Why I'd start buying shares with £250 today not £20000 in future! – Motley Fool UK

Is it worth waiting to start buying shares until one has more money to invest? Our writer doesn’t think so and here he explains why.
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Many people have some vague notion to start buying shares – someday. But they wait and wait, saying they need more money or to understand the stock market better.
I certainly think it is a sensible idea to get to know how the stock market works before investing in it. But putting something off for too long often ends up with one not doing it at all. So, if I wanted to start investing, here is why I would do it now with a few hundred pounds rather than waiting and saving a larger amount to begin investing months or years later.
Imagine doubling your money. If you did that with £20,000, you would have £40,000. But if you did it with £250 you would only have £500. That is still a strong return but not exactly the stuff of millionaire dreams!
If it was easy to double one’s money, it might make sense to start buying shares with large sums of money. But the reality is that investing is difficult even for experts. If I was investing for the first time, I may well make some beginner’s mistakes.
In the long term that could help me become a much better investor. But given the chance of learning a cheap lesson or an expensive one, I would rather it cost me as little money as possible. Starting investing on a small scale may mean any gains I make are also fairly small. But — in my view more importantly — it limits how much I may lose as I learn how to become a more successful investor in reality not just theory.
Another benefit I see to starting small is that I might actually learn some of those investing lessons more clearly.
Take diversification as an example. The idea seems easy enough to get your head around: by spreading money across a range of investments, you feel less impact if any one of them performs badly.
With £20,000, that seems straightforward enough. I could put £2,000 into the shares of 10 different companies, for example. But with £250, things do not look so easy. Some shares cost more than £25, to start with. For example, one share in AstraZeneca would already have used up more than 40% of the £250. But aside from price, the key challenge may be commission and fees. Most share purchases have a commission and often there is a minimum charge. If I tried to invest £250 in 10 different shares, such fees would threaten to eat up a large portion of my funds.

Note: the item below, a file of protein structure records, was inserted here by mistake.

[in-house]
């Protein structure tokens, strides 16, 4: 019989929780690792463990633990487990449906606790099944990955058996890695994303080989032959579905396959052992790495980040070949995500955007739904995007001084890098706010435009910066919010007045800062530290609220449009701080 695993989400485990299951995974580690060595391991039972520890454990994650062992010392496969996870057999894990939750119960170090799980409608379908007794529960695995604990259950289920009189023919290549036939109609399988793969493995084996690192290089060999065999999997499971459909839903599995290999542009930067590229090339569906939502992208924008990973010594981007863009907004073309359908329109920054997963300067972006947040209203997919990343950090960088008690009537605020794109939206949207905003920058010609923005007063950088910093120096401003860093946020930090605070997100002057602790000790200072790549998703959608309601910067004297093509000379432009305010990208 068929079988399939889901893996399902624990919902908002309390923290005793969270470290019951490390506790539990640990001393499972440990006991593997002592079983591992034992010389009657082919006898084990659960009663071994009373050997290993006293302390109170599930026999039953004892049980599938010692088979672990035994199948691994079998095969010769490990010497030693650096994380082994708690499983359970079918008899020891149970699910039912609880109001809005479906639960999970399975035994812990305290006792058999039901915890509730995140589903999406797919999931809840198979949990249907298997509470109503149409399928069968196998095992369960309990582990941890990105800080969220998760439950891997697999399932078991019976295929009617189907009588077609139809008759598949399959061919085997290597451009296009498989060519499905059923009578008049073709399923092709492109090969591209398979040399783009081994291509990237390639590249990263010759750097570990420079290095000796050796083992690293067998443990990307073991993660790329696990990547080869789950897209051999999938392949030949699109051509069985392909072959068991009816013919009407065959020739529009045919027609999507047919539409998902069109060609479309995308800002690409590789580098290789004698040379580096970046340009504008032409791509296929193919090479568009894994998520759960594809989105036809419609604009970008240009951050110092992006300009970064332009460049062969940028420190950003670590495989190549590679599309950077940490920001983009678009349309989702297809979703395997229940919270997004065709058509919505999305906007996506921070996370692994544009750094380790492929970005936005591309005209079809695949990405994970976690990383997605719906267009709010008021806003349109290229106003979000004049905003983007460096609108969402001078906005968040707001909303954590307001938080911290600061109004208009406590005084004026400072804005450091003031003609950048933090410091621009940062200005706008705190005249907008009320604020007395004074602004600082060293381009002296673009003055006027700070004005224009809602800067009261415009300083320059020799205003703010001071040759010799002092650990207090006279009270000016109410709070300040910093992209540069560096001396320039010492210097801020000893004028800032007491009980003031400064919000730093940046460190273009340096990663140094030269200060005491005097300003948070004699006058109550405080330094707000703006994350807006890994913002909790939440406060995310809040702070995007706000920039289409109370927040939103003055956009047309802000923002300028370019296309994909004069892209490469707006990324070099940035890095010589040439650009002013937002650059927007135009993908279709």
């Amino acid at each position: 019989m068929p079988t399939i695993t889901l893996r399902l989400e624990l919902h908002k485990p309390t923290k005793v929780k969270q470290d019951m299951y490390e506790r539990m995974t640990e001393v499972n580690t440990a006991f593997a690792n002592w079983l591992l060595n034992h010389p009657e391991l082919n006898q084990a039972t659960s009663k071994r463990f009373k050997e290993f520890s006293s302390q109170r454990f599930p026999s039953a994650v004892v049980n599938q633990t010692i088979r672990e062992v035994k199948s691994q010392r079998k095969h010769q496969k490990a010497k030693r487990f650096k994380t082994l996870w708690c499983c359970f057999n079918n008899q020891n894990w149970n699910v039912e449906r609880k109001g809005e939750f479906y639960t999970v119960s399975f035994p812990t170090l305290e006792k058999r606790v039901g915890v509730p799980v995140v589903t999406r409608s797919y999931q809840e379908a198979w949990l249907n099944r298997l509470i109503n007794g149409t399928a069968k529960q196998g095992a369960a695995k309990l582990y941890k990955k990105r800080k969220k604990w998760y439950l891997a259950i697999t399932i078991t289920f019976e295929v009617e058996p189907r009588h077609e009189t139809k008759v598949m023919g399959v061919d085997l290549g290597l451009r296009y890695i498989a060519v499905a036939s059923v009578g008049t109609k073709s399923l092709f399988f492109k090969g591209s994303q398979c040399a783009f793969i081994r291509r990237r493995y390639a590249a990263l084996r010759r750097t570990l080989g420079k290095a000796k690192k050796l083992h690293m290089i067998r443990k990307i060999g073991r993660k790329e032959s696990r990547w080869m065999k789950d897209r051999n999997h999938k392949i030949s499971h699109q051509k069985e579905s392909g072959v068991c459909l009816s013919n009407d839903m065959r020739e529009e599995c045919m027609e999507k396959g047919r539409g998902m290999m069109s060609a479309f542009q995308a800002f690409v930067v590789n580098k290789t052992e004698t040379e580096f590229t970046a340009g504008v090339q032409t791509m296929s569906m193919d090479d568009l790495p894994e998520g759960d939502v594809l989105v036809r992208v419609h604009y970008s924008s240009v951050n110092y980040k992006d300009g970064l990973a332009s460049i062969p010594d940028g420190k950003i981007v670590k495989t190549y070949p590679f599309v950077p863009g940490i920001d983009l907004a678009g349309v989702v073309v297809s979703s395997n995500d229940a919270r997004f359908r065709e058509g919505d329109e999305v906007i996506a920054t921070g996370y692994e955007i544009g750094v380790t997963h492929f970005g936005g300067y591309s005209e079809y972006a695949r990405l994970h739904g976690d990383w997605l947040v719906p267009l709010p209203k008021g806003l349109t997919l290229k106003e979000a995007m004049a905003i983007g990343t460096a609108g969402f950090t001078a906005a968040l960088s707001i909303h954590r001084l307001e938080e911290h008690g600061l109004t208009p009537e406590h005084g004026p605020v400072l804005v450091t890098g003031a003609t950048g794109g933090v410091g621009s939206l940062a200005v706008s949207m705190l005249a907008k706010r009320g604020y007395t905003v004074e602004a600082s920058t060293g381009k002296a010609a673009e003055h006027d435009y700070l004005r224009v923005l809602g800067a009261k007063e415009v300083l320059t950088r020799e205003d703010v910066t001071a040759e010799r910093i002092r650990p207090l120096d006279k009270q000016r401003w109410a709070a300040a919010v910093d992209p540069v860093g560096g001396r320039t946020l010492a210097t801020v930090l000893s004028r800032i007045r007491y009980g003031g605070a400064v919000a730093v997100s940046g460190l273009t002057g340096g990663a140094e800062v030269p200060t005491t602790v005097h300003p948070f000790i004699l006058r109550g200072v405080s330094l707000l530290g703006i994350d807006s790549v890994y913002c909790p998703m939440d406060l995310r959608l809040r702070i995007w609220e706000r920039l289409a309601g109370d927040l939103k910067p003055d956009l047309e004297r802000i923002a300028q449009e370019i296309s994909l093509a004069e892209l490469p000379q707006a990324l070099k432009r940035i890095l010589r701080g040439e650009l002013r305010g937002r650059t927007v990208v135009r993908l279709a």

So I would need to consider alternatives. For example, what if I diversified across just two or three shares? What if I invested in an investment vehicle that itself offered me exposure to dozens of diversified holdings? That is the thinking behind investment trusts like City of London Investment Trust. But they typically carry a management fee. Is that right for me?
The practicality of investing a limited amount like £250 would force me to confront such questions of how to follow key investment principles from day one. That may seem annoying – but actually I think it could help me learn how to be a more successful investor, fast!

Should you invest, the value of your investment may rise or fall and your capital is at risk. Before investing, your individual circumstances should be considered so you should consider taking independent financial advice.
C Ruane has no position in any of the shares mentioned. The Motley Fool UK has no position in any of the shares mentioned. Views expressed on the companies mentioned in this article are those of the writer and therefore may differ from the official recommendations we make in our subscription services such as Share Advisor, Hidden Winners and Pro. Here at The Motley Fool we believe that considering a diverse range of insights makes us better investors.
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